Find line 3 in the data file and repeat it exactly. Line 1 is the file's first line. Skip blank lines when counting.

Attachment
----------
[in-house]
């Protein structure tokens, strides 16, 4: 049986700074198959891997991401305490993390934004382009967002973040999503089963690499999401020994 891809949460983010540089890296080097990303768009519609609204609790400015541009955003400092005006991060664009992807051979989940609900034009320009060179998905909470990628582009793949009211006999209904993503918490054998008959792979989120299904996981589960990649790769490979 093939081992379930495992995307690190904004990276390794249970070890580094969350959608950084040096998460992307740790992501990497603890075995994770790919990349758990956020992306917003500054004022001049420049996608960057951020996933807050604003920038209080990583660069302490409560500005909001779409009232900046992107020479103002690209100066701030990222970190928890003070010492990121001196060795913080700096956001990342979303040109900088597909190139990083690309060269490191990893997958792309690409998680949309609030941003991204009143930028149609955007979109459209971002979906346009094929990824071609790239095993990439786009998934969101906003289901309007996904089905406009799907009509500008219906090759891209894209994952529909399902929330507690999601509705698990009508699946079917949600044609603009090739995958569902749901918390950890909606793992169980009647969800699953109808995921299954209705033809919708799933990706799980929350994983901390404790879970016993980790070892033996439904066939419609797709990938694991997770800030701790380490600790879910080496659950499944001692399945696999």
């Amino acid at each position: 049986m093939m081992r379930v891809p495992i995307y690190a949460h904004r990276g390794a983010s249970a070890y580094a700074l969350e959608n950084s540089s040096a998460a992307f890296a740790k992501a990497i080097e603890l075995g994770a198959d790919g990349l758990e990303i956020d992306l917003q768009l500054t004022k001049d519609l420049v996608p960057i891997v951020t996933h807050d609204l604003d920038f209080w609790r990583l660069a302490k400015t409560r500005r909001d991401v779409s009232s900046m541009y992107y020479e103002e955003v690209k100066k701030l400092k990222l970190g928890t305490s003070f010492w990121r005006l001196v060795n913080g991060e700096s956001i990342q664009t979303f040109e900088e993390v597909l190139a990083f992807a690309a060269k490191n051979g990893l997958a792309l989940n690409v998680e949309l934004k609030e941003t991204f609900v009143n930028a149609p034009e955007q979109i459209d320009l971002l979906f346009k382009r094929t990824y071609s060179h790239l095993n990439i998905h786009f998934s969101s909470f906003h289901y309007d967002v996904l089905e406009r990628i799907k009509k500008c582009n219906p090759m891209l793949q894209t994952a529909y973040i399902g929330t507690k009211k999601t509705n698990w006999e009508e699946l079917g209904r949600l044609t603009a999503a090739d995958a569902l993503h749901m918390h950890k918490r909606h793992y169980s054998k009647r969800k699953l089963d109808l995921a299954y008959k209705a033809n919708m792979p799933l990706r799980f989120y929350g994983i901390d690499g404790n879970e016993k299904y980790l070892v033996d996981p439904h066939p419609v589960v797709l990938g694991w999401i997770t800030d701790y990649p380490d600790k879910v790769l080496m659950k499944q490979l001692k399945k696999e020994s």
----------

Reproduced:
């Amino acid at each position: 049986m093939m081992r379930v891809p495992i995307y690190a949460h904004r990276g390794a983010s249970a070890y580094a700074l969350e959608n950084s540089s040096a998460a992307f890296a740790k992501a990497i080097e603890l075995g994770a198959d790919g990349l758990e990303i956020d992306l917003q768009l500054t004022k001049d519609l420049v996608p960057i891997v951020t996933h807050d609204l604003d920038f209080w609790r990583l660069a302490k400015t409560r500005r909001d991401v779409s009232s900046m541009y992107y020479e103002e955003v690209k100066k701030l400092k990222l970190g928890t305490s003070f010492w990121r005006l001196v060795n913080g991060e700096s956001i990342q664009t979303f040109e900088e993390v597909l190139a990083f992807a690309a060269k490191n051979g990893l997958a792309l989940n690409v998680e949309l934004k609030e941003t991204f609900v009143n930028a149609p034009e955007q979109i459209d320009l971002l979906f346009k382009r094929t990824y071609s060179h790239l095993n990439i998905h786009f998934s969101s909470f906003h289901y309007d967002v996904l089905e406009r990628i799907k009509k500008c582009n219906p090759m891209l793949q894209t994952a529909y973040i399902g929330t507690k009211k999601t509705n698990w006999e009508e699946l079917g209904r949600l044609t603009a999503a090739d995958a569902l993503h749901m918390h950890k918490r909606h793992y169980s054998k009647r969800k699953l089963d109808l995921a299954y008959k209705a033809n919708m792979p799933l990706r799980f989120y929350g994983i901390d690499g404790n879970e016993k299904y980790l070892v033996d996981p439904h066939p419609v589960v797709l990938g694991w999401i997770t800030d701790y990649p380490d600790k879910v790769l080496m659950k499944q490979l001692k399945k696999e020994s």